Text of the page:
Assessing ICV Precision and Accuracy

Precision can be evaluated for replicate measurement of the ICV following establishment of the multipoint calibration by calculating the confidence interval for the interpolated value for the ICV concentration. Triplicate injection of an ICV (L = 3) with a concentration well within the linear region of the calibration range enables a mean concentration for the ICV to be calculated. A standard deviation s can be calculated. One ICV reference standard can be prepared closer to the low end of the calibration range, and a second ICV reference standard can be prepared closer to the high end of this range. A confidence interval for the mean of both ICVs can then be found as follows:

A relative standard deviation, for the /th component, expressed as a percent (%RSD), also called the coefficient of variation, can be calculated based on the ICV instrument responses according to

where s. is the standard deviation in the interpolated concentration for the /'th-targeted component based on a multipoint calibration and x is the mean concentration from replicate measurements. For example, one can expect a precision for replicate injection into a GC to have a coefficient of variation of about 2%. As another example, one can expect a precision for replicate solid-phase extractions to have a coefficient of variation of between 10 and 20%. The coefficient of variation itself is independent of the magnitude of the amount or concentration of analyte / measured, whereas reporting a mean ICV (along with a confidence interval at a level of significance) can only be viewed in terms of the amount or concentration measured. The coefficient of variation is thus a more appropriate parameter when comparing the precision between methods.

Accuracy can be evaluated based on a determination of the present relative error provided that a known value is available. A certified reference standard for at least one analyte or for a mix of analytes constitutes such a standard. Accuracy is calculated and reported in terms of a percent relative error according to

Statements of precision and accuracy should be established for the ICV, and as long as subsequent measurements of the ICV remain within the established confidence limits, no new calibration curve needs to be generated.

Assessing Sample Results

Following the establishment of a calibration and the evaluation of the precision and accuracy for one or more ICVs, we can apply additional statistical assessments on a batch of replicate analytical results from real samples. The Q test can be applied to identify any outliers within a series of sample results. The rejection quotient Q is defined as a ratio of the gap (difference between the questionable value and its nearest neighbor) to the range (difference between questionable value and lowest value in series), (p. 57)32 For L replicate samples where L = 8 to 10, we have (p. 32):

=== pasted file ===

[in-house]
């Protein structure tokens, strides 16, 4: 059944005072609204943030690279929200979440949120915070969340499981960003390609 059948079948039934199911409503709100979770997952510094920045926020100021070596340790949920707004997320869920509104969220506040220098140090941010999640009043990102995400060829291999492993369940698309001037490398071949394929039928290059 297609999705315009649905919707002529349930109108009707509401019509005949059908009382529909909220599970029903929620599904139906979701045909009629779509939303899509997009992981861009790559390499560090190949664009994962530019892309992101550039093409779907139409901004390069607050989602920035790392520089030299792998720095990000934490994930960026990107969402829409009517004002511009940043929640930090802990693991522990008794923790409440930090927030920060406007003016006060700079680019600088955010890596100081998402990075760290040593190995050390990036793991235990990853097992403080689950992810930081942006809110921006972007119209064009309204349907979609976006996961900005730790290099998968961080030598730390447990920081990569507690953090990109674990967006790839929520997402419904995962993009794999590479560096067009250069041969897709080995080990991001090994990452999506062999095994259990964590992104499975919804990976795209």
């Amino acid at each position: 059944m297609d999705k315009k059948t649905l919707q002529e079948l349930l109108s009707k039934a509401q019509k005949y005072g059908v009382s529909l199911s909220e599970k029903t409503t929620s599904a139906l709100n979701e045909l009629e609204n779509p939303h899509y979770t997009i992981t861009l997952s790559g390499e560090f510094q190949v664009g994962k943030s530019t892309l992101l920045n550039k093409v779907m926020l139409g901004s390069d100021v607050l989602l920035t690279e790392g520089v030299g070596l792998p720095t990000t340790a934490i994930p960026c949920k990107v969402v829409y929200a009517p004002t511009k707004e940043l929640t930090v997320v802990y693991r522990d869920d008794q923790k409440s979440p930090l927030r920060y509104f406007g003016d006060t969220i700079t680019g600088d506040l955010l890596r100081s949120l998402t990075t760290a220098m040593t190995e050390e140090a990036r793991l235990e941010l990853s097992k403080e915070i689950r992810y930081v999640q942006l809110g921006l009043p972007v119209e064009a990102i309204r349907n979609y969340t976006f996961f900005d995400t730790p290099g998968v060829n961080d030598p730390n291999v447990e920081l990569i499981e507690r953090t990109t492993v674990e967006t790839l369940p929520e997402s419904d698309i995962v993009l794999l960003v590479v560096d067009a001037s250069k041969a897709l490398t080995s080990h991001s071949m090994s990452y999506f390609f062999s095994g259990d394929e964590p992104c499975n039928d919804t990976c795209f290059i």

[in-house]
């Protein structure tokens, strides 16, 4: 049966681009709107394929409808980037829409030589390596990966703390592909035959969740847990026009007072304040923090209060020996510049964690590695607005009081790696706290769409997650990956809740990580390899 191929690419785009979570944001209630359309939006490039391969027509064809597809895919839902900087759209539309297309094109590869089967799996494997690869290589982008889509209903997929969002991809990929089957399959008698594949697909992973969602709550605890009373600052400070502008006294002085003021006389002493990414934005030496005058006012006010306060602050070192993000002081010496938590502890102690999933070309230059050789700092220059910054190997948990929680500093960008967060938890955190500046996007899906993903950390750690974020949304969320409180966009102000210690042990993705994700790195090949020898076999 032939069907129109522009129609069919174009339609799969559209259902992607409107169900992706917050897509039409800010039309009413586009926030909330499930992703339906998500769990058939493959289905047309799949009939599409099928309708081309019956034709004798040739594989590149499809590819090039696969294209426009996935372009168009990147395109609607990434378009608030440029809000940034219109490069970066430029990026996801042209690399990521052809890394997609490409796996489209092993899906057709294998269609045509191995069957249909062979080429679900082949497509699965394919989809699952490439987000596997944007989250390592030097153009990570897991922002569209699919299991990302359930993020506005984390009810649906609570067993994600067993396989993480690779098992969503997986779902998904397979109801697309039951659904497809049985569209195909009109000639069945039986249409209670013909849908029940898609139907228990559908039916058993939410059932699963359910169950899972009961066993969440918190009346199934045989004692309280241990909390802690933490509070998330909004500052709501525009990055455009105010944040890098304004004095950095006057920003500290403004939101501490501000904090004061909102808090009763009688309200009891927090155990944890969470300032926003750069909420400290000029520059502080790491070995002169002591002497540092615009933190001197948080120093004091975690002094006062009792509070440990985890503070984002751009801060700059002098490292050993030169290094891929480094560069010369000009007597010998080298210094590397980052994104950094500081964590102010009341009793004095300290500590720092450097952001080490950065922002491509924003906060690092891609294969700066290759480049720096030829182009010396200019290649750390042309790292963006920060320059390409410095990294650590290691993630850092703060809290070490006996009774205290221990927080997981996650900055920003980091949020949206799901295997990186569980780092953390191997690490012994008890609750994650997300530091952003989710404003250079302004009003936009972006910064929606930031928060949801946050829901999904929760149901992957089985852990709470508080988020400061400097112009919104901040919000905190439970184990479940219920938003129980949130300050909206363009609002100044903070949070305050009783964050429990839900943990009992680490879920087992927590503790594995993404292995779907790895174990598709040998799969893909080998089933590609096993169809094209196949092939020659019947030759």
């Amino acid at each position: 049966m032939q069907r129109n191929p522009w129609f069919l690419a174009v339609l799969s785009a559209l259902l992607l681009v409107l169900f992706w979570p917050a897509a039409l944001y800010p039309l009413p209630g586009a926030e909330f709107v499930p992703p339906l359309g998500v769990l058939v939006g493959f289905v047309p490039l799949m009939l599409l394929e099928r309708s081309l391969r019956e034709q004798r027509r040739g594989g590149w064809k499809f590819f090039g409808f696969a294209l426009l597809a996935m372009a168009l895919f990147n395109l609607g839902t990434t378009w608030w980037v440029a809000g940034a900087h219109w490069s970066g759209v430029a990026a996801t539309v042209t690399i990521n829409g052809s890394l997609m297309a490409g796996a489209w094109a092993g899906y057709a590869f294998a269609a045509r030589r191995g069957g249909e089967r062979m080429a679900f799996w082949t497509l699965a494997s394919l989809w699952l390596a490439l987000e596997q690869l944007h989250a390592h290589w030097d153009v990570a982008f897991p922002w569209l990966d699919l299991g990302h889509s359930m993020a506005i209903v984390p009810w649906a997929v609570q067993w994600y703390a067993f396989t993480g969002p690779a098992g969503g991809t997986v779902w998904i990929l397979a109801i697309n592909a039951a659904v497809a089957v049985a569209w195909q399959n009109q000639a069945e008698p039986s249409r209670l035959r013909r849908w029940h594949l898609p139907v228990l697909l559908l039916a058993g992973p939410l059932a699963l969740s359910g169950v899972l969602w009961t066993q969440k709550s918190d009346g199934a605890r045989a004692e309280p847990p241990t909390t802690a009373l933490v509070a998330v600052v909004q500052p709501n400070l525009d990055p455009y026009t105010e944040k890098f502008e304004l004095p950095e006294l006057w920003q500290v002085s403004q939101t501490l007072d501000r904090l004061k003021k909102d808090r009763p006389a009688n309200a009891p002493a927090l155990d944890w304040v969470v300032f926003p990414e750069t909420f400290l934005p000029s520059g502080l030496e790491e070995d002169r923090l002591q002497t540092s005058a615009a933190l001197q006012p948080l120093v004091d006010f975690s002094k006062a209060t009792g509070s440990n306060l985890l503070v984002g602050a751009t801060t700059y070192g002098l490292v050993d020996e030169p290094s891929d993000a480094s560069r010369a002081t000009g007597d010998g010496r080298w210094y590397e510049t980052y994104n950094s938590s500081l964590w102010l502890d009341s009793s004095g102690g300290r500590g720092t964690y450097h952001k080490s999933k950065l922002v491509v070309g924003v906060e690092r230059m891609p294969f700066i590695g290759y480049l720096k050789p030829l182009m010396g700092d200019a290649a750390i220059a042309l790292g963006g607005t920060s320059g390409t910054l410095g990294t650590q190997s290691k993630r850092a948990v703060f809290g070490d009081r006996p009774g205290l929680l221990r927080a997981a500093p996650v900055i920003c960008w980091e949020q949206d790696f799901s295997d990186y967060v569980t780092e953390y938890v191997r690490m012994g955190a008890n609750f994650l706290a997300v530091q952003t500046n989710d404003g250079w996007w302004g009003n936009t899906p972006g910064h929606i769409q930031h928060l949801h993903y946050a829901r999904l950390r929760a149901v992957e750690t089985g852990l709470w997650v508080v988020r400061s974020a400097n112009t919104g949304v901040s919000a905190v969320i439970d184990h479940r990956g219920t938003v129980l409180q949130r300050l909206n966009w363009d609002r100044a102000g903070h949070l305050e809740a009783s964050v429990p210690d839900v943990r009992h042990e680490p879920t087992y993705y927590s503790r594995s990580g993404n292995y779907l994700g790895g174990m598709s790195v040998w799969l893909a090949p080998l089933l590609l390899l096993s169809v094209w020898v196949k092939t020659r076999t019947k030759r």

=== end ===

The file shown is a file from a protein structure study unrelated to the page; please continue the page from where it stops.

If we have an even larger number of replicate samples such as L = 11 to 13, a different equation for Q is used, as shown below:

where xn is a questionable result in the set x},xy ..., xn that are arranged in order of increasing value such that x, < a, < x . x , designates a result that is nearest x , and x , is a result second nearest x . x, and are results furthest and second furthest from x . Q , is compared to Q ... . at

/I 1 2 /1 ^calc f ^critical

the 90% confidence level. If Q . exceeds Q ... „ then the result is considered an outlier and can be eliminated from the results. A table of Q values is found in Appendix F.

An initial statistical assessment of replicate samples can be accomplished by calculating a mean analyte concentration from L replicate samples and a standard deviation using previously stated equations found in this chapter.

For two separate batches of replicate sample results, assumed free of systematic error and drawn from the sample population,

The /’-test can be used to compare variance from both sets. The F value is calculated according to

Fcalc is compared to Fcn( from a tabulated list. Refer to the F table in Appendix F. The number of degrees of freedom for each variance is used to locate the specific F ... If F , < F then there is no significant difference in two variances.

If a theoretical or established reference whose mean g is known, we can proceed to find a mean x (average) drawn from L replicate observations and df= L - I degrees of freedom such that

Depending on the outcome of the F-test, two independent means can be compared. There are two approaches to this. If the F-test finds both variances not to be significantly different, then we have

where s is a pooled standard deviation from both sets and is calculated according to Also,

If the F-test finds both variances to be significantly different, then we have where df is computed as shown below:

where дс and x are means from respective batches of replicate sample results for L; replicates having a variance of and for L, replicates having a variance of fca|c is compared to tcrit values from a tabulated array of Student’s t values. Selective values for Student’s t are found in the Appendix. Both df and the confidence level are necessary when obtaining a value for fcrj|. In both cases, if f,a|t < fcri|, then both means that are being compared are not significantly different.

Our journey across the “jungle” of data reduction and interpretation has been completed. Topics whose underlying principles also relate to data reduction and interpretation are now introduced. These include: [1]

Having discussed what constitutes GLP in terms of QA and QC, let us introduce the very important and not to be neglected people factor in all of this.

  • [1] The nature of a trace analysis laboratory • From analog transducer to spreadsheet • Chromatographic software peak integration • Sampling for enviro-health and enviro-chemical trace quantitative analysis.
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